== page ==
The United Nations Mission in Somalia, which supports a 19,000-strong African Union peacekeeping mission in Somalia, condemned the attack and called for those responsible to be brought to justice.
The Shabab was expelled from the capital Mogadishu in 2011, but still dominates large parts of the Somali landscape and exerts influence through blackmail and links with the business community, even in places where it does not control territory.
The impending withdrawal of American troops has encouraged the Shabab to step up its attacks, said Matt Bryden of Sahan Research, a research consultancy specializing in the Horn of Africa. “Of course the Shabab reinforce it to show that it exists,” he said.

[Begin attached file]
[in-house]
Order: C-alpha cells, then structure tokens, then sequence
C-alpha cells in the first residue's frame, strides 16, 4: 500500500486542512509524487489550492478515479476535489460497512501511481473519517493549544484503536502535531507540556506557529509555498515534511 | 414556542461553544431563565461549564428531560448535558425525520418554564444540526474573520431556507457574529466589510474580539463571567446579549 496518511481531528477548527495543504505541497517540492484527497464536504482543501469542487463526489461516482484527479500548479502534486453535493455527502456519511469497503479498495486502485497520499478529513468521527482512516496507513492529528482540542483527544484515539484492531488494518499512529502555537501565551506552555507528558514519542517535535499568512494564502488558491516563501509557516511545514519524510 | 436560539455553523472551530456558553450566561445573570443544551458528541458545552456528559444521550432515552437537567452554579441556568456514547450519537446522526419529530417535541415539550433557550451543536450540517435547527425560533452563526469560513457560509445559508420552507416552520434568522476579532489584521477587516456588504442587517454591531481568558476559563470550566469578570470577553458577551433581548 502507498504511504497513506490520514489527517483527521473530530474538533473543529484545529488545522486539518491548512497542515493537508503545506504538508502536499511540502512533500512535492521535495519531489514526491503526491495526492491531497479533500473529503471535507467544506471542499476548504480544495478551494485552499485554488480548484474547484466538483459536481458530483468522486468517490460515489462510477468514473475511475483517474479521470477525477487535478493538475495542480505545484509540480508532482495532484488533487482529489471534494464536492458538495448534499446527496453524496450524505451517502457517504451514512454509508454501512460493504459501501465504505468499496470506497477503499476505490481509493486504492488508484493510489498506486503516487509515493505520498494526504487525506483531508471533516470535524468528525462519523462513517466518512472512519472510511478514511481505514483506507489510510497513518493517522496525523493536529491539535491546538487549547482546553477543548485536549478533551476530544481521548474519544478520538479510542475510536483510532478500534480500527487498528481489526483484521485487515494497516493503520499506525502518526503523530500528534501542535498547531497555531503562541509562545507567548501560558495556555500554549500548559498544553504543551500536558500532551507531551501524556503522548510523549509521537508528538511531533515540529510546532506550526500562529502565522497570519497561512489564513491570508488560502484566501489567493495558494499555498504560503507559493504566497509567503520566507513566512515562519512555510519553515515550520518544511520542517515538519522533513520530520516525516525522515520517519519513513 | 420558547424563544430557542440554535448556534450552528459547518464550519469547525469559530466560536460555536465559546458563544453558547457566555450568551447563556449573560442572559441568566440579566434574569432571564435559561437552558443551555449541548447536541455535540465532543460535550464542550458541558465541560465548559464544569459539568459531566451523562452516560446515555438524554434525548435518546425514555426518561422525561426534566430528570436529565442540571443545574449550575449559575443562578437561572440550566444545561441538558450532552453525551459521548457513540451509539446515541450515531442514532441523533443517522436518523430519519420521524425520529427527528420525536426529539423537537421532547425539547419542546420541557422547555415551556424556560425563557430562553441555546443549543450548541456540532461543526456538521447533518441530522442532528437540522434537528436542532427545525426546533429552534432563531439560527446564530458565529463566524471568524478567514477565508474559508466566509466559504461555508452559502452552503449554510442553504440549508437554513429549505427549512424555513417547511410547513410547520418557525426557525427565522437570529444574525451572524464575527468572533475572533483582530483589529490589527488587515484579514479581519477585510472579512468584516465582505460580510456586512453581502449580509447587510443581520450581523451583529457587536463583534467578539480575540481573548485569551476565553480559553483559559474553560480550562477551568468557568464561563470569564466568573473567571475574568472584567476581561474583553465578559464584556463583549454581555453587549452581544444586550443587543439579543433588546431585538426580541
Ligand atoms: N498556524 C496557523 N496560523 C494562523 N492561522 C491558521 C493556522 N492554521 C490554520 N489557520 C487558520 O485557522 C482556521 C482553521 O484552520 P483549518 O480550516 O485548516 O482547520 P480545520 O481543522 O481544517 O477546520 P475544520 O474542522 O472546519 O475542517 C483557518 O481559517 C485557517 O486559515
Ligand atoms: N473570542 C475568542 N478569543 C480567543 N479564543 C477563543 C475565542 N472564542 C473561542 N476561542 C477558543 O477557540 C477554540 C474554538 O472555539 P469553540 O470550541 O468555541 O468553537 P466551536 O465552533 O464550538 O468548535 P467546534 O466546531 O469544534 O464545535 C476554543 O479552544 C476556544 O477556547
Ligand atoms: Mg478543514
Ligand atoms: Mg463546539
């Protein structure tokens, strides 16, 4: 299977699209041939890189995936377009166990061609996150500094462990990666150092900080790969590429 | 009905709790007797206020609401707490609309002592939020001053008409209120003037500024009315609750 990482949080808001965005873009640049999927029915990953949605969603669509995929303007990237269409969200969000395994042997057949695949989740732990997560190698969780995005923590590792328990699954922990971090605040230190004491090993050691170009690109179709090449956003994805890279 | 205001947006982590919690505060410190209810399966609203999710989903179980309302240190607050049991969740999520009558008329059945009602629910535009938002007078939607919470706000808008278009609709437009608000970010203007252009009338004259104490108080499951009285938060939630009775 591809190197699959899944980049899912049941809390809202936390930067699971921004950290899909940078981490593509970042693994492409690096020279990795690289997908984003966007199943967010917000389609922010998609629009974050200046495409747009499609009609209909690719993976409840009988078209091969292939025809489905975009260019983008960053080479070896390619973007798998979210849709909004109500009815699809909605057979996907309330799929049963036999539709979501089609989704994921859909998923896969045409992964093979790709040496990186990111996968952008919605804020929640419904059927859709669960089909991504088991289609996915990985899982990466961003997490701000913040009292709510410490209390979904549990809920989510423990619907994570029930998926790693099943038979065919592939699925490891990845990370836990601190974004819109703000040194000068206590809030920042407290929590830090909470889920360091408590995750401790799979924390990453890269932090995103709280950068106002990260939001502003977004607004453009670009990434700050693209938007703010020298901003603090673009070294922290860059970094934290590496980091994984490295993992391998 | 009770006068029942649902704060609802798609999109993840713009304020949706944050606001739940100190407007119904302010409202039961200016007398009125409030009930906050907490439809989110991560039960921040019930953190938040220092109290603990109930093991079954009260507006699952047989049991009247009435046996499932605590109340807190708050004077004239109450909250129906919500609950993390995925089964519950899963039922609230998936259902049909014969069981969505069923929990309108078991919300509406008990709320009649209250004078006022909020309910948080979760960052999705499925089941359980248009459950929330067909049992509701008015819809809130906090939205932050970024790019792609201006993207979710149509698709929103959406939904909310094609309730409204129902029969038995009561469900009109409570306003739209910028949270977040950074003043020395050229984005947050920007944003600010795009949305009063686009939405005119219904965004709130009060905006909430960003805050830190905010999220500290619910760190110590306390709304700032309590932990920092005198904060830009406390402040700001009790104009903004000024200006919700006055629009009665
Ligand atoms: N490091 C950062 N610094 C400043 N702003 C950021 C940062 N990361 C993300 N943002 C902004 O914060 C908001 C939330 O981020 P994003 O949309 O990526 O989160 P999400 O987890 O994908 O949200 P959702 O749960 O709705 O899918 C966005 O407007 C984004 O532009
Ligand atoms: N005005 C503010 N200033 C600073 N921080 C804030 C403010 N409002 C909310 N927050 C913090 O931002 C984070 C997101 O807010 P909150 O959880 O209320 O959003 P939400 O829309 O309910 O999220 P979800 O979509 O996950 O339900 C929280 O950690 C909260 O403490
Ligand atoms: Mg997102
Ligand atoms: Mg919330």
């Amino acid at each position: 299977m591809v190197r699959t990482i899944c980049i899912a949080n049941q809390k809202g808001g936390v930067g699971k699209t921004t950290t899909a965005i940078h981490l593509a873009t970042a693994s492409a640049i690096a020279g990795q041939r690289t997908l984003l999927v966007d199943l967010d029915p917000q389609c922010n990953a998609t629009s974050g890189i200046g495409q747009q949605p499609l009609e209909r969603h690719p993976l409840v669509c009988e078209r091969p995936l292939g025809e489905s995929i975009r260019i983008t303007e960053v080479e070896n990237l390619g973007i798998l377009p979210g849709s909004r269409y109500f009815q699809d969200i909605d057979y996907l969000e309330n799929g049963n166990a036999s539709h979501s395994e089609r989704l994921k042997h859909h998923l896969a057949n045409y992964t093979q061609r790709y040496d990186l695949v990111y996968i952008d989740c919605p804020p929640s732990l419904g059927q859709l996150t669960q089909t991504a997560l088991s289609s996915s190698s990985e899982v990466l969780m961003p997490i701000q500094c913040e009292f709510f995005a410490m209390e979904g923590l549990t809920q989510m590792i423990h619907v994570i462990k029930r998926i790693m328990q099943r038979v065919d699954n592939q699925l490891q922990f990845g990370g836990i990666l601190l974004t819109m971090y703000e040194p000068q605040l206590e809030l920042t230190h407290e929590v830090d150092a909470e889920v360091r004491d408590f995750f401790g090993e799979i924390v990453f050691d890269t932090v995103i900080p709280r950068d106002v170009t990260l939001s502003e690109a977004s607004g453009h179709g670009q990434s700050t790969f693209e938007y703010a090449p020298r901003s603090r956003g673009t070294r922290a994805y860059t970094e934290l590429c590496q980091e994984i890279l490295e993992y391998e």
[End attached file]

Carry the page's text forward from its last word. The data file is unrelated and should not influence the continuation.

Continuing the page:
Although American drone strikes and special forces raids in Somalia are likely to continue after the withdrawal, the withdrawal is likely to have the greatest impact on the Danab, a 1,000-strong Somali unit whose troops typically operate with close American support.
“Without mentoring, you can already see how they are being used for counter-terrorism purposes, such as standing in line for the prime minister,” said Bryden. “And now two of your commanders have been killed.”
Although the Shabab fights primarily in Somalia, it has carried out attacks in other parts of East Africa and has some ambitions to beat the United States. This week, Manhattan prosecutors accused Cholo Abdi Abdullah, a Shabab agent from Kenya, of planning a 9/11-style attack on an American city.
Prosecutors said Mr Abdullah was arrested on orders from the same Shabab commander who led an attack on a hotel in Kenya in 2019 while he was training in the Philippines to hijack a plane and fly into a building in the United States.
Hussein Mohammed reported from Mogadishu, Somalia.